The rise of social media and social networking sites has created new arenas within which brands are competing for the attention of audiences.
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We are told repeatedly that humans are visual creatures and that people are four times more likely to engage with an image on Facebook that a text based post. What does that say for video? Well, audiences are 12 times more likely to engage with a video than a text based post.
Video is a powerful tool. It can be used to tell stories, spread messages and encourage action.
The availability of high speed internet both on fixed and wireless networks has made the use of video more widespread for both bloggers and brands.
Bloggers who were not comfortable with their writing skills can now tap into the power of online video to communicate their knowledge and passion.
Brands such as Old Spice have realized that an online video that goes viral can be more powerful than a 30 second TV ad spot.
How to use video to damage a brand
It can create a brand, support/echo a brand and if used unwisely, it can seriously damage a brand (see Microsoft video below which certainly did not aid their brand development).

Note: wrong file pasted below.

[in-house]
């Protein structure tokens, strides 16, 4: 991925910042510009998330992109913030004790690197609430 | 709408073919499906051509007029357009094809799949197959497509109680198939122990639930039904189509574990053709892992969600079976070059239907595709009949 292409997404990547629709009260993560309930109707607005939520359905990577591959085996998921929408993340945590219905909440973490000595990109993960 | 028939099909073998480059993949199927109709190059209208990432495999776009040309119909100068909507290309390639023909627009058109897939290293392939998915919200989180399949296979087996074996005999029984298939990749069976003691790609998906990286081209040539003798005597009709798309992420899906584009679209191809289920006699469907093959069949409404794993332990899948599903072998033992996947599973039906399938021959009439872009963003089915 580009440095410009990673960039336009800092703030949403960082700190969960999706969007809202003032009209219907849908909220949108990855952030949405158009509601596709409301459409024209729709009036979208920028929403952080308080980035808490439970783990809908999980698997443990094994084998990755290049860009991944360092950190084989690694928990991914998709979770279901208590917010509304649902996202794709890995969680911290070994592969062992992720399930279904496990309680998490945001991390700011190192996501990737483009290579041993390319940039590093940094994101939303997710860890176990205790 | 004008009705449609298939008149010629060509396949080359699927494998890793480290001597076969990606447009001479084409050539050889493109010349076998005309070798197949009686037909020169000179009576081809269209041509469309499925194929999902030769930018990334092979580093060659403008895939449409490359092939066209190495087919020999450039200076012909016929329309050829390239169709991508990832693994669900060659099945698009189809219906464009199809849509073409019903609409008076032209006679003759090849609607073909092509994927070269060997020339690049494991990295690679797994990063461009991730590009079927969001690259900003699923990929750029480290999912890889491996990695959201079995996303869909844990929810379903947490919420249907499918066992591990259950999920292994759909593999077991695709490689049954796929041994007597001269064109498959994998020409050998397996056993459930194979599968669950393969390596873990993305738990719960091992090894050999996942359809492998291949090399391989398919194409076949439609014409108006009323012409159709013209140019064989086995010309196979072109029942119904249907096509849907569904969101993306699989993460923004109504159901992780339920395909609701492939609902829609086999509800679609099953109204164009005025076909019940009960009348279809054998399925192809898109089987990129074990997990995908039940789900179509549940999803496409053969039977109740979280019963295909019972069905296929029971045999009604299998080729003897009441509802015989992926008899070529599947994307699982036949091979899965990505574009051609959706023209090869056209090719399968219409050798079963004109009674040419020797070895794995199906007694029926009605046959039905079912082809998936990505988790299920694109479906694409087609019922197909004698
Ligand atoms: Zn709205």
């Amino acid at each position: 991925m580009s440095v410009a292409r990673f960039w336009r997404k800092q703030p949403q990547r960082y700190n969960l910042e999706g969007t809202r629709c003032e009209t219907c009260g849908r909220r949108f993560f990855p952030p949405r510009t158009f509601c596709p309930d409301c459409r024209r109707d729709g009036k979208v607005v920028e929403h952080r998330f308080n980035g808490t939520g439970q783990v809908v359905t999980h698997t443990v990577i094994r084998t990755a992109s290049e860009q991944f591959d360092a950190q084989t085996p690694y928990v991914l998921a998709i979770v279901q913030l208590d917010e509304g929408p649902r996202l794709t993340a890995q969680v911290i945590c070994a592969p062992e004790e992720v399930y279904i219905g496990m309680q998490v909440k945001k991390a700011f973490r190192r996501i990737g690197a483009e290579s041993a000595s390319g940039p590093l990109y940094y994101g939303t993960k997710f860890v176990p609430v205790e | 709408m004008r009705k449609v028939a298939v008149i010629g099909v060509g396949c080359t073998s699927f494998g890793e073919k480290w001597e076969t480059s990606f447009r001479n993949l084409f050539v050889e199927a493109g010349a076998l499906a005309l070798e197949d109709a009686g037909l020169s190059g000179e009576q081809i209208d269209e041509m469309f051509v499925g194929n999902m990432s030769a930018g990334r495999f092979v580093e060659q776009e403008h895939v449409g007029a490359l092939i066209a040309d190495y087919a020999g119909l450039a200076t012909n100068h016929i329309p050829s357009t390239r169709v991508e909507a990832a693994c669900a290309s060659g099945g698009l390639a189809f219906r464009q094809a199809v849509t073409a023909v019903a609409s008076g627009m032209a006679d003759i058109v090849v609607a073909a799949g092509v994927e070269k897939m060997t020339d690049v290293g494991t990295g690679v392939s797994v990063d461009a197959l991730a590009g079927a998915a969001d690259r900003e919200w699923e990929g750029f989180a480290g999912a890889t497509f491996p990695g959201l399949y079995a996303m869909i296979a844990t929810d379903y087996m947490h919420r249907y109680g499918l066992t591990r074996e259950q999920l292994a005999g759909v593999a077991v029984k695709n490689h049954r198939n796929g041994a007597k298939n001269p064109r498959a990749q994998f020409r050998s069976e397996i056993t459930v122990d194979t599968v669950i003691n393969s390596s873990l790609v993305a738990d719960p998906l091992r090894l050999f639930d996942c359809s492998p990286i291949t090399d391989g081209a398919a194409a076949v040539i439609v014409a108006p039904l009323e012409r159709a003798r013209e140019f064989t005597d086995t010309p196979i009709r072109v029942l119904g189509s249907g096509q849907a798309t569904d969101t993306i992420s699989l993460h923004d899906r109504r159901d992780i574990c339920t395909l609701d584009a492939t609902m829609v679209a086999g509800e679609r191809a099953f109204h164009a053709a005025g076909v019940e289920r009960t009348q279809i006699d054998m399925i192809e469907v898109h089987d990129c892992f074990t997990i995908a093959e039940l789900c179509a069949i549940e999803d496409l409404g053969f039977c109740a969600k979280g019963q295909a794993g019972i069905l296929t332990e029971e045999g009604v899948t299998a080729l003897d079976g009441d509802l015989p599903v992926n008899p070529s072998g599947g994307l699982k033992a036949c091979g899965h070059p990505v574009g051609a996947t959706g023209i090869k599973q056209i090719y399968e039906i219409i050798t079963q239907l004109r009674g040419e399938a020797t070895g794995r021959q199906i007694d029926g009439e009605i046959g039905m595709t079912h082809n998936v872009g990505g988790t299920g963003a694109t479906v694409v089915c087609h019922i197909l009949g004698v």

A video can be the creator or definer of your brand identity. It can become what you are remembered for. This is a huge opportunity and scary responsibility. Sometimes, it isn’t something we have much control over and can happen by accident. However, there are techniques and theories which can help maximise the potential of your videos being shared and even going viral.
Video to support brand identity
If you have an established brand identity, video can support or echo that identity. A recent example of this is the Bodyform viral video. This video is a great example of subtle branding. The blue beverage and the use of the Bodyform jingle for the ringtone are a genius use of recognisable elements of the Bodyform brand.
This video is also an example of best practice in terms of engaging with social media audiences. It was made in response to a comment on their Facebook page. The comment was made by a man who claimed that Bodyform had lied about a woman’s experience of ‘that time of the month’. They could have deleted the comment or been defensive but instead they chose to turn a potentially damaging comment (despite it being rather tongue in cheek) into an opportunity for them to consolidate their brand identity and show their personality to the public. The video went viral and has reached more than 3 million views (at time of writing).
Video is more art than science
Getting your video content right for your audience is more of an art than a science. The companies that get it right are the ones who have a good understanding of their company image and how they are perceived by their audiences.